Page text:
Winter 2021 Newsletter
The Grossman Method™ has had a busy year and we wanted to share some of our highlights with you! We also wanted to let you know about our exciting upcoming events.

2021 Louisville Award
The Grossman Method™ is proud to announce that we have received the 2021 Louisville Award for the 3rd continuous year in a row! The Louisville Award is an annual award recognizing those companies that have shown the ability to use their best practices and implemented programs to generate competitive advantages and long-term value. Their mission is to recognize the small business community's contributions to the U.S. economy.

ASTA Magazine

I’m so thrilled to share that my article, Stretches for Better Violin and Viola Playing, has now been published in the latest ASTA Magazine edition.  What a process this has been but I learned so much in creating a research-based article. I hope you enjoy it and find it useful.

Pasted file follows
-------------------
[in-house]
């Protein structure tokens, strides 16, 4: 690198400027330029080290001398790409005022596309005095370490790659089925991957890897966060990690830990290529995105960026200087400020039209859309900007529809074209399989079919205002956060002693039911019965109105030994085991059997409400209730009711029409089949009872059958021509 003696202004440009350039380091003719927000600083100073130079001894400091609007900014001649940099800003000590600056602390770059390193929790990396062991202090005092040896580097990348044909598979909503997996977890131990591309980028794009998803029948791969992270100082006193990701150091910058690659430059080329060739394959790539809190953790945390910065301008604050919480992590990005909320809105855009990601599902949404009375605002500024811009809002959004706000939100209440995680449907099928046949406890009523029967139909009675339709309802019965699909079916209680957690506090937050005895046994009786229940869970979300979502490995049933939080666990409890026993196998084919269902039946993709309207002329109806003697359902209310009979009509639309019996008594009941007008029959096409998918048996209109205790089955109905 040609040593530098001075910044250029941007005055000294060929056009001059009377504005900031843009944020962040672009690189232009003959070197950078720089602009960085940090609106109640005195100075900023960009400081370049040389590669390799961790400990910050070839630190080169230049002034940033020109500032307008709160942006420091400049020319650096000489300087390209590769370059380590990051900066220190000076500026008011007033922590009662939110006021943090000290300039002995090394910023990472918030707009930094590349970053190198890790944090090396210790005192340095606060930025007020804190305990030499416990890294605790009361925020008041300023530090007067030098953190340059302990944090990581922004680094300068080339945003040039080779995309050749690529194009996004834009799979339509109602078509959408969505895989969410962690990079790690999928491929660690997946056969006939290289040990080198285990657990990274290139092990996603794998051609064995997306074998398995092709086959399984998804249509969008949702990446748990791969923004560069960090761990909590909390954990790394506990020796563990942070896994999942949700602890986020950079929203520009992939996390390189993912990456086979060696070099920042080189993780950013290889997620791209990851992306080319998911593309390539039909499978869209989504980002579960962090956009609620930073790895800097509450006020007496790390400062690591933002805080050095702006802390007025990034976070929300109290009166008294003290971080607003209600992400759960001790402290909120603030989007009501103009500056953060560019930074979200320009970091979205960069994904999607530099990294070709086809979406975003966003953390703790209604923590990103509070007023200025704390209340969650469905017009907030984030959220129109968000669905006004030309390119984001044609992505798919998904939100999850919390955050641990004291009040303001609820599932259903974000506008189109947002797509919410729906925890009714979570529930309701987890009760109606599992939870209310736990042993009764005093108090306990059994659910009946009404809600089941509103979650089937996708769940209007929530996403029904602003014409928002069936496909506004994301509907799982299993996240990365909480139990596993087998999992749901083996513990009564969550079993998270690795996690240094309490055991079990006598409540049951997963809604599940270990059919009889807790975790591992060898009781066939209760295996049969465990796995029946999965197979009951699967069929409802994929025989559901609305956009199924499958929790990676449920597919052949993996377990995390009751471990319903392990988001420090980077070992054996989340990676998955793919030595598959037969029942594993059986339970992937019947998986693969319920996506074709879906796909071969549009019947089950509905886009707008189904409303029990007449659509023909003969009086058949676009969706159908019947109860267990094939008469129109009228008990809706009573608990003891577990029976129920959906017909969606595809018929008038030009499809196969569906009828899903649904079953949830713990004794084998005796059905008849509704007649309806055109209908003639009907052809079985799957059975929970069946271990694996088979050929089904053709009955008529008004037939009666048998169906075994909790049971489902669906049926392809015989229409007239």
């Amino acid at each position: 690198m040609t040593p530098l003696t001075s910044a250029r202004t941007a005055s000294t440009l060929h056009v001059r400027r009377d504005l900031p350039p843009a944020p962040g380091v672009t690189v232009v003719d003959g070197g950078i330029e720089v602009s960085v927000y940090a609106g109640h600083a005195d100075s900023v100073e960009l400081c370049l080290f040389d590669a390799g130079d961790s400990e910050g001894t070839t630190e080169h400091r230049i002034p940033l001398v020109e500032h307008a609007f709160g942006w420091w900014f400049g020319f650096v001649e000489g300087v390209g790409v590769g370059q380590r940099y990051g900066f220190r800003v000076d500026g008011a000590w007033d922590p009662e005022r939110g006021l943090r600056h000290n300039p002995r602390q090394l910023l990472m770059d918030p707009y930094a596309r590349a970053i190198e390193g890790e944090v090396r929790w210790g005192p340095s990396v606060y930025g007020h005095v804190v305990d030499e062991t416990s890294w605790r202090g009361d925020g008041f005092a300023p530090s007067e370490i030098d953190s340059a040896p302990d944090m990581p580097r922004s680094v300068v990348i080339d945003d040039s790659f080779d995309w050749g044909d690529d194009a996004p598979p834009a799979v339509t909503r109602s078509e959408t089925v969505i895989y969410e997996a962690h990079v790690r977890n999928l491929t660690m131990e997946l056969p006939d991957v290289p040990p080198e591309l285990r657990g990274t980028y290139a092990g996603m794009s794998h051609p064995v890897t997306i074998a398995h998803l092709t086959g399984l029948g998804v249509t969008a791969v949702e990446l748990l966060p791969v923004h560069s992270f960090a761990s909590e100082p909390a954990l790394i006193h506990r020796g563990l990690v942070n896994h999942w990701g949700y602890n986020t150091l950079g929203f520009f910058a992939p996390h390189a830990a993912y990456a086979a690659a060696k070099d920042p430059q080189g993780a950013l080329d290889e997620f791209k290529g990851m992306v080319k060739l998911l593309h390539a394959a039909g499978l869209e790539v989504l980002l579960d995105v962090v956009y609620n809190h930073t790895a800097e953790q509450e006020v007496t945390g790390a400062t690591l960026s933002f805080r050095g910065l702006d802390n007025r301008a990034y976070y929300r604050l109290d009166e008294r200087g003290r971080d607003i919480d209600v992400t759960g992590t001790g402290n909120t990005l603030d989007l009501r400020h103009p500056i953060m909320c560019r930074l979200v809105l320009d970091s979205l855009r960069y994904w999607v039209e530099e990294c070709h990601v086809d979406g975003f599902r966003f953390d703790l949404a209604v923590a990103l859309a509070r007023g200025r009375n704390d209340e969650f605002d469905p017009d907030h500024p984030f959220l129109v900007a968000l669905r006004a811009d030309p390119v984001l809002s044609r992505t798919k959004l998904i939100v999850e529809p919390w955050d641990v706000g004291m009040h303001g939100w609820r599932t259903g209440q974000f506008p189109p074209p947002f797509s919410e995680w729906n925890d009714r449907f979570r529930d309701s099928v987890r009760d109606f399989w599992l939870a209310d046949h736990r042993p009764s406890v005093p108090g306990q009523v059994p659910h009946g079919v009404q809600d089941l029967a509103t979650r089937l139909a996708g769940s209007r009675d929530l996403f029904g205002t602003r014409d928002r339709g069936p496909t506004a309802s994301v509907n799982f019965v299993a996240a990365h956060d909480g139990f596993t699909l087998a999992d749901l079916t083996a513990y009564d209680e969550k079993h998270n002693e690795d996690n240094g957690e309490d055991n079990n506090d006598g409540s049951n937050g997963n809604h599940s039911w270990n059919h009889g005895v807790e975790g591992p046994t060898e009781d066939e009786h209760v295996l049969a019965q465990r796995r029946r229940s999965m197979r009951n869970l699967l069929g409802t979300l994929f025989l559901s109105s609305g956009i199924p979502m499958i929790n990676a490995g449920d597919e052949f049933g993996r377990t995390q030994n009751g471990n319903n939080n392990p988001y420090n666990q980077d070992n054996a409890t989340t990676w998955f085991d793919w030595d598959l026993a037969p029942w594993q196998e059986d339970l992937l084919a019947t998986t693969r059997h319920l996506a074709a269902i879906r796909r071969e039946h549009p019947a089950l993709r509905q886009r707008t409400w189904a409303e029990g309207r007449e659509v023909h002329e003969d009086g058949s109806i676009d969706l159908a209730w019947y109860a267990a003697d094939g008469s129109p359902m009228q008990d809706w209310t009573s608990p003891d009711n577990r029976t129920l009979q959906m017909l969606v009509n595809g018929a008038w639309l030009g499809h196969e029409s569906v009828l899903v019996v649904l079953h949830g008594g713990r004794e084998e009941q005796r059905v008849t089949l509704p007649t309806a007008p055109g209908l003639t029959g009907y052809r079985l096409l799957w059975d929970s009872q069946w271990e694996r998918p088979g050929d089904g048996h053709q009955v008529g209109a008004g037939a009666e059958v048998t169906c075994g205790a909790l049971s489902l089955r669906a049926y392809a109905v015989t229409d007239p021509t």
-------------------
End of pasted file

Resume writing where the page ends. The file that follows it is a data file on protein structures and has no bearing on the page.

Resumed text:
The Ultimate Etude Guide for Violin
The UEG has logged about 400 etudes, performance videos, teaching videos and pop-up information and we are so thrilled to bring this datatable to our violin and viola performers.  If you are interested in a subscription or would like to learn more, please visit us:

The Grossman Method™ and The Ultimate Etude Guide for Violin have  been invited to present at the ASTA National Conference in Atlanta and at the NafME Conference in Yakima, Washington in early 2022. Please join us for these interactive sessions.